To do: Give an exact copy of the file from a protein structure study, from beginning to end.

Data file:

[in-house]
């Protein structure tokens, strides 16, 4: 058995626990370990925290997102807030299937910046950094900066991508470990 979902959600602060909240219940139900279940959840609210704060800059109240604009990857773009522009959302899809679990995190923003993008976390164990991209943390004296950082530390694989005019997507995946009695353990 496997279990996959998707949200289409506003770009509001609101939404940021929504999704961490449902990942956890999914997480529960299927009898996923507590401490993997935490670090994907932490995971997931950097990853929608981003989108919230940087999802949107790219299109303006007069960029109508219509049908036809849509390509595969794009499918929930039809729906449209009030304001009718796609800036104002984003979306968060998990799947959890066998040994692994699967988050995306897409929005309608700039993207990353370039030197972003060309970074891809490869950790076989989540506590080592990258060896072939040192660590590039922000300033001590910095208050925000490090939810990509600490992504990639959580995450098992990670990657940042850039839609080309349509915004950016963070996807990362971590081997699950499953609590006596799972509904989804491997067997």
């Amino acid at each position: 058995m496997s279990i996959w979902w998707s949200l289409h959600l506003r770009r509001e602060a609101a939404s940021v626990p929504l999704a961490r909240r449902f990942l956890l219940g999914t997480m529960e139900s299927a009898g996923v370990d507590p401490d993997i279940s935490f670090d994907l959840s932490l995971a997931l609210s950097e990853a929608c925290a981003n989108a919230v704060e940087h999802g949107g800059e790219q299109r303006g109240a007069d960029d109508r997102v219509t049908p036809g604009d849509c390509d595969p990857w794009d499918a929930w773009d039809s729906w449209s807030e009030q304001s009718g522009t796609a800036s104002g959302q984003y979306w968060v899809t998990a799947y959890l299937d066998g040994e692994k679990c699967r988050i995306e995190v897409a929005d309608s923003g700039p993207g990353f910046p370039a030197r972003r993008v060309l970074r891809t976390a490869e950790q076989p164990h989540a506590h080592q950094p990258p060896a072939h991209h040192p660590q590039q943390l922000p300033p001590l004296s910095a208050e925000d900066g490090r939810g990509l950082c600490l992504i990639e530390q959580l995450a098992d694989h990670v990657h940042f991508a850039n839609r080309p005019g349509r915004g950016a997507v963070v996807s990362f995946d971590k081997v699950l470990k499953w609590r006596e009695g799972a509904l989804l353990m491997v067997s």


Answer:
[in-house]
């Protein structure tokens, strides 16, 4: 058995626990370990925290997102807030299937910046950094900066991508470990 979902959600602060909240219940139900279940959840609210704060800059109240604009990857773009522009959302899809679990995190923003993008976390164990991209943390004296950082530390694989005019997507995946009695353990 496997279990996959998707949200289409506003770009509001609101939404940021929504999704961490449902990942956890999914997480529960299927009898996923507590401490993997935490670090994907932490995971997931950097990853929608981003989108919230940087999802949107790219299109303006007069960029109508219509049908036809849509390509595969794009499918929930039809729906449209009030304001009718796609800036104002984003979306968060998990799947959890066998040994692994699967988050995306897409929005309608700039993207990353370039030197972003060309970074891809490869950790076989989540506590080592990258060896072939040192660590590039922000300033001590910095208050925000490090939810990509600490992504990639959580995450098992990670990657940042850039839609080309349509915004950016963070996807990362971590081997699950499953609590006596799972509904989804491997067997």
């Amino acid at each position: 058995m496997s279990i996959w979902w998707s949200l289409h959600l506003r770009r509001e602060a609101a939404s940021v626990p929504l999704a961490r909240r449902f990942l956890l219940g999914t997480m529960e139900s299927a009898g996923v370990d507590p401490d993997i279940s935490f670090d994907l959840s932490l995971a997931l609210s950097e990853a929608c925290a981003n989108a919230v704060e940087h999802g949107g800059e790219q299109r303006g109240a007069d960029d109508r997102v219509t049908p036809g604009d849509c390509d595969p990857w794009d499918a929930w773009d039809s729906w449209s807030e009030q304001s009718g522009t796609a800036s104002g959302q984003y979306w968060v899809t998990a799947y959890l299937d066998g040994e692994k679990c699967r988050i995306e995190v897409a929005d309608s923003g700039p993207g990353f910046p370039a030197r972003r993008v060309l970074r891809t976390a490869e950790q076989p164990h989540a506590h080592q950094p990258p060896a072939h991209h040192p660590q590039q943390l922000p300033p001590l004296s910095a208050e925000d900066g490090r939810g990509l950082c600490l992504i990639e530390q959580l995450a098992d694989h990670v990657h940042f991508a850039n839609r080309p005019g349509r915004g950016a997507v963070v996807s990362f995946d971590k081997v699950l470990k499953w609590r006596e009695g799972a509904l989804l353990m491997v067997s």